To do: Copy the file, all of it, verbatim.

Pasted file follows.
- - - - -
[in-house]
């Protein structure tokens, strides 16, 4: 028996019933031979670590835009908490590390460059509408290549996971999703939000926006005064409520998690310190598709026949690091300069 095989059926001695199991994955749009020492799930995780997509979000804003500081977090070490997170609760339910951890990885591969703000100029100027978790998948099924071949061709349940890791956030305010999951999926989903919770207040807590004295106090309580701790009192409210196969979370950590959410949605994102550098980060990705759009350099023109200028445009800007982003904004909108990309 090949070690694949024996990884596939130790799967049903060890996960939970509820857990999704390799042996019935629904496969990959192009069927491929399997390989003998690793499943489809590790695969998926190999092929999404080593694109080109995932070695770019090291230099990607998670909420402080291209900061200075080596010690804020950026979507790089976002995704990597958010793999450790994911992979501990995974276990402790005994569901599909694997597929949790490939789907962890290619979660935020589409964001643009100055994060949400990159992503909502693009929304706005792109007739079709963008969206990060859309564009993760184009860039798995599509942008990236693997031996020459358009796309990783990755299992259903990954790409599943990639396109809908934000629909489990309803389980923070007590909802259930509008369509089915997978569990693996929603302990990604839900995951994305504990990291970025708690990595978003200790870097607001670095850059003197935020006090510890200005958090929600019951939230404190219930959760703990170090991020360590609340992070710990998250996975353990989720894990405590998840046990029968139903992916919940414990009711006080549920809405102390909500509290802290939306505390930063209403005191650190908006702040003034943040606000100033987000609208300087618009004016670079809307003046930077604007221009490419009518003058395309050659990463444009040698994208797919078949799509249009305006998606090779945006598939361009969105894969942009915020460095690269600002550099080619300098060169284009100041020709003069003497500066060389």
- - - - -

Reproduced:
[in-house]
């Protein structure tokens, strides 16, 4: 028996019933031979670590835009908490590390460059509408290549996971999703939000926006005064409520998690310190598709026949690091300069 095989059926001695199991994955749009020492799930995780997509979000804003500081977090070490997170609760339910951890990885591969703000100029100027978790998948099924071949061709349940890791956030305010999951999926989903919770207040807590004295106090309580701790009192409210196969979370950590959410949605994102550098980060990705759009350099023109200028445009800007982003904004909108990309 090949070690694949024996990884596939130790799967049903060890996960939970509820857990999704390799042996019935629904496969990959192009069927491929399997390989003998690793499943489809590790695969998926190999092929999404080593694109080109995932070695770019090291230099990607998670909420402080291209900061200075080596010690804020950026979507790089976002995704990597958010793999450790994911992979501990995974276990402790005994569901599909694997597929949790490939789907962890290619979660935020589409964001643009100055994060949400990159992503909502693009929304706005792109007739079709963008969206990060859309564009993760184009860039798995599509942008990236693997031996020459358009796309990783990755299992259903990954790409599943990639396109809908934000629909489990309803389980923070007590909802259930509008369509089915997978569990693996929603302990990604839900995951994305504990990291970025708690990595978003200790870097607001670095850059003197935020006090510890200005958090929600019951939230404190219930959760703990170090991020360590609340992070710990998250996975353990989720894990405590998840046990029968139903992916919940414990009711006080549920809405102390909500509290802290939306505390930063209403005191650190908006702040003034943040606000100033987000609208300087618009004016670079809307003046930077604007221009490419009518003058395309050659990463444009040698994208797919078949799509249009305006998606090779945006598939361009969105894969942009915020460095690269600002550099080619300098060169284009100041020709003069003497500066060389």